WASHINGTON (April 28, 2006) — In a statement prepared for this weekend's Save Darfur Rally, the U.S. Catholic bishops have called on elected officials to strengthen their efforts to bring a definitive end to the moral and humanitarian crisis in Darfur.
"Sunday's Save Darfur Rally should remind our leaders that our nation cannot remain silent in the face of killings, rape and destruction," said Bishop Thomas Wenski, Chairman, Committee on International Policy, United States Conference of Catholic Bishops (USCCB). "Our country can and must do more, much more, to defend and protect innocent civilians in Darfur. Anything else would be unworthy of us as a people committed to human life and dignity."
The USCCB has long advocated on behalf of the victims of the campaign of death and destruction in Darfur, where innocent civilians remain trapped in the middle of violent clashes between the Sudanese army and rebel forces, as well as subject to inhuman cruelty at the hands of the janjaweed militia under the sponsorship of the government in Khartoum. In addition to the 400,000 people who have died since 2003, 2.5 million have been driven from their homes and 3.5 million are at risk of starvation.
Last November, Pope Benedict XVI urgently appealed to the international community to protect the basic human rights of the people of Darfur.
The Save Darfur Rally, sponsored by the Save Darfur Coalition, an alliance of over 150 faith-based, humanitarian and human rights organizations, will take place on Sunday, April 30 on the National Mall in Washington.
Below is the text of Bishop Wenski's statement.
Most Reverend Thomas Wenski
Bishop of Orlando
Chairman, Committee on International Policy
U.S. Conference of Catholic Bishops
April 28, 2006
The humanitarian crisis in Darfur remains grave and demands urgent actions to "Save Darfur." Three years ago the proxy militias known as the janjaweed began a ruthless campaign of death and destruction against the non-Arab population of Darfur, with the support and acquiescence of the Sudanese government in Khartoum. After a brief respite of relative calm last year, there was hope that talks sponsored by the African Union between the government in Khartoum and rebel groups in Darfur might bring an end to the ferocious fighting that terrorizes innocent civilians.
Subsequent events have shattered those hopes. As the security situation deteriorates both in Darfur and across the border in neighboring Chad, the delivery of humanitarian assistance to the 2.5 million who have fled their homes and the million more at risk of starvation has become a daunting challenge to the international community. In November of 2005, Pope Benedict XVI urgently appealed to the international community to protect the basic human rights of the people of Darfur.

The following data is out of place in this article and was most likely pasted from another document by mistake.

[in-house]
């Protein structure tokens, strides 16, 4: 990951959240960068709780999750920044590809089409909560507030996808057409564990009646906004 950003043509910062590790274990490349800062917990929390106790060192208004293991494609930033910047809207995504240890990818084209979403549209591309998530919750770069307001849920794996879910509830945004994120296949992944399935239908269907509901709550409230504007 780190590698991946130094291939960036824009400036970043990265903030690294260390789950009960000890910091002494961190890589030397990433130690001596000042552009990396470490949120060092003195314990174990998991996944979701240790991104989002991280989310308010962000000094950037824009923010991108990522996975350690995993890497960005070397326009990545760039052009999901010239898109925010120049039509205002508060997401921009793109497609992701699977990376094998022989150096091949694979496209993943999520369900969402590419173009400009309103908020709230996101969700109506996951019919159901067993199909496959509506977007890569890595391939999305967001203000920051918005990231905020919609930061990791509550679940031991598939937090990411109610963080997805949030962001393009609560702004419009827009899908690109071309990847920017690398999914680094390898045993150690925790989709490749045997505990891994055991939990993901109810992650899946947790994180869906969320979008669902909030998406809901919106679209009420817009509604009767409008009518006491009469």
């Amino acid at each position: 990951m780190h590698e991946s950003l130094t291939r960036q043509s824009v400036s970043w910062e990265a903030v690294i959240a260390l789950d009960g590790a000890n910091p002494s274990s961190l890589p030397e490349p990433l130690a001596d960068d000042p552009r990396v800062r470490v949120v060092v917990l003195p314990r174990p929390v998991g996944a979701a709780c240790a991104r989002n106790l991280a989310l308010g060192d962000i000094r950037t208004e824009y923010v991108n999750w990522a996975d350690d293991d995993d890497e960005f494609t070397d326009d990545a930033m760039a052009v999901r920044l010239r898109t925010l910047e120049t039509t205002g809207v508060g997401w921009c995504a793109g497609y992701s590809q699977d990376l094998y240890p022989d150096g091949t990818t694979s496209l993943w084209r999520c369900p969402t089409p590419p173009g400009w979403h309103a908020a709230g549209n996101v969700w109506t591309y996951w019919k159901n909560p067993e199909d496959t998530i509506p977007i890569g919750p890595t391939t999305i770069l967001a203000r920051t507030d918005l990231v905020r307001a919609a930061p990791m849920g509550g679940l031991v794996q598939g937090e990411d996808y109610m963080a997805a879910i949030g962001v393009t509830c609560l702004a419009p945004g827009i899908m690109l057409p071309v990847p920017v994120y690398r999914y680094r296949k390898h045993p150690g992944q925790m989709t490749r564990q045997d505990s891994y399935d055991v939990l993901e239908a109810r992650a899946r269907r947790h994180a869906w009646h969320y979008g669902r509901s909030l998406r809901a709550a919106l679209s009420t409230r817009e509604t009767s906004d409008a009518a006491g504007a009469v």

In early 2004 Bishop John Ricard, then Chairman of the Committee on International Policy, warned that Darfur was "rapidly becoming the newest symbol of human depravity and ethnic cleansing." Since then, many well-intentioned attempts have been made to stop the spiraling cycle of violence. The U.S. Catholic bishops welcome the Administration's latest efforts to strengthen the mission of the poorly funded, ill-equipped and undermanned peacekeepers from the African Union who have sought to bring some measure of protection to the helpless civilians of Darfur. Since last year, the bishops have repeatedly urged passage of the "Darfur Peace and Accountability Act." Our bishops' conference welcomes the recent action of the House of Representatives, which joined the Senate in approving a version of this important legislation. But with more than 400,000 dead, these measures are not enough.
The U.S. Catholic bishops join with the leaders of other faith communities and all people of good will in an urgent appeal to the President and our elected representatives to strengthen their efforts to bring a definitive end to the intolerable moral and humanitarian crisis in Darfur. Sunday's Save Darfur Rally should remind our leaders that our nation cannot remain silent in the face of killings, rape and wanton destruction. Our country can and must do more, much more, to defend and protect innocent civilians in Darfur. Anything less would be unworthy of us as a people committed to human life and dignity. We must "Save Darfur."